The central challenges for software engineering are complexity and change. Software engineering’s response to these challenges comes in two parts: breaking down the problem of building a software system into smaller, more manageable ‘chunks’ to confront complexity; and setting regular checkpoints during the process of building a software system to address the effects of change.
The breaking down results in workflows and the checkpointing leads to phases; together they constitute the software development life cycle (SDLC). The SDLC lies at the heart of software engineering.
Workflows represent sets of activities starting from understanding what users want from a software system (Requirements), to translating the language of the problem into the language of the solution (Analysis), to expressing the solution constructs in the language of development (Design), to building the system using programming resources (Implementation), and finally, verifying whether the system matches the stated requirements (Testing).
Phases, on the other hand, are focused towards monitoring and managing change. During Inception we ask, what do the users want from the system? During Elaboration, we are interested in knowing if the system is feasible. Next comes the question: How do we build the system? This is the concern of Construction. Finally, during Transition, we enquire, how do we transfer the system from the developer domain to the user domain? In a particular development life cycle, we may not know the answers to these questions when we ask them. But based on our experience and understanding, we have an expectation of what the answers are likely to be. When expectations are not met, it serves as a reality check: A change, not budgeted for, must have occurred. This makes us aware of the need to find out what changed and what all that change might affect.
On the face of it, software engineering’s response to the problems of change and complexity seems adequate. But it admits certain challenges.
An element of linearity is implicit in the way software engineering seeks to address change and complexity. Customers come with requirements, which are analysed, followed by the design of the system, its implementation and testing. If the right questions are asked at each point, Inception, Elaboration, Construction, and Transition seemingly follow one another in harmony.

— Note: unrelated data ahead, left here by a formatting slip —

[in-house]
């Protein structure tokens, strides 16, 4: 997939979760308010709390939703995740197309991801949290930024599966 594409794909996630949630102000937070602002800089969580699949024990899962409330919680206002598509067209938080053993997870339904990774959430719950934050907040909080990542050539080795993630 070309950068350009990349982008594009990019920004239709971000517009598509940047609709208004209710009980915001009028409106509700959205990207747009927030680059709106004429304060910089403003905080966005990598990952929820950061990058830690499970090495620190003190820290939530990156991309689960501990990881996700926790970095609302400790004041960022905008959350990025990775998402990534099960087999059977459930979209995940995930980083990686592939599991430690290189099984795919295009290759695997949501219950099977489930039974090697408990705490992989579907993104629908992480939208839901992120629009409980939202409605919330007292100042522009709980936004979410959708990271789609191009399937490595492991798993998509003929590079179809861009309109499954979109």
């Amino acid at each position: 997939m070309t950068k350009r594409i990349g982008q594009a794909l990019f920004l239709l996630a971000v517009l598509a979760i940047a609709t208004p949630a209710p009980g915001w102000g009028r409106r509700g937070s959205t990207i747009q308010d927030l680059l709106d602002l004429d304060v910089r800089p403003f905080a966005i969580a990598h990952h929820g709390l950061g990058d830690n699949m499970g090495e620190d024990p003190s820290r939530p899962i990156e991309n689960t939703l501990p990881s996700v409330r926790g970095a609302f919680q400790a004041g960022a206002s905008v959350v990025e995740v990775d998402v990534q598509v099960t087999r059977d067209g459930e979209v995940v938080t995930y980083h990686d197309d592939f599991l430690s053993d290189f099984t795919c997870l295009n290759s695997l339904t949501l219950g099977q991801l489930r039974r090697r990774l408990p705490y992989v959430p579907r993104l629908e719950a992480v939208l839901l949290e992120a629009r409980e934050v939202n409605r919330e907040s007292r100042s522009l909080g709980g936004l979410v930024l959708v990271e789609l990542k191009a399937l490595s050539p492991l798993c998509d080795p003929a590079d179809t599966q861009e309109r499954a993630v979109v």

But reality is much messier. Answers are seldom ready when questions are asked, customers and users change their minds all the time, and technology and business environments change. In the real-world of software development, it becomes imperative to go back and forth across workflows and phases several times, driven by a variety of reasons. Life is inherently non-linear, and software engineering is no exception. But just as in life, in software engineering too, we build our case on assumptions of linearity. And then hope to tackle non-linearity on a case-to-case basis.
The key challenge with software engineering’s response to change and complexity boils down to being able to monitor, control, and leverage the myriad feedback paths that exist in the real-world software development life cycle.
Feedback is one of the most fundamental techniques of engineering. In simple terms, feedback involves controlling an activity by regulating the input based on the output. Feedback exists at many levels, practical as well as perceptual. For example, an exception handler is a simple feedback loop. It monitors the execution of a piece of code and takes appropriate action if the outcome is not as expected. On the other hand, modifying a system’s design based on user response is also an instance of feedback. In software engineering, the difficulty usually lies in integrating feedback of different forms and at various levels into a consistent and repeatable development model.
This is the central challenge with software engineering’s responses to the problems of change and complexity.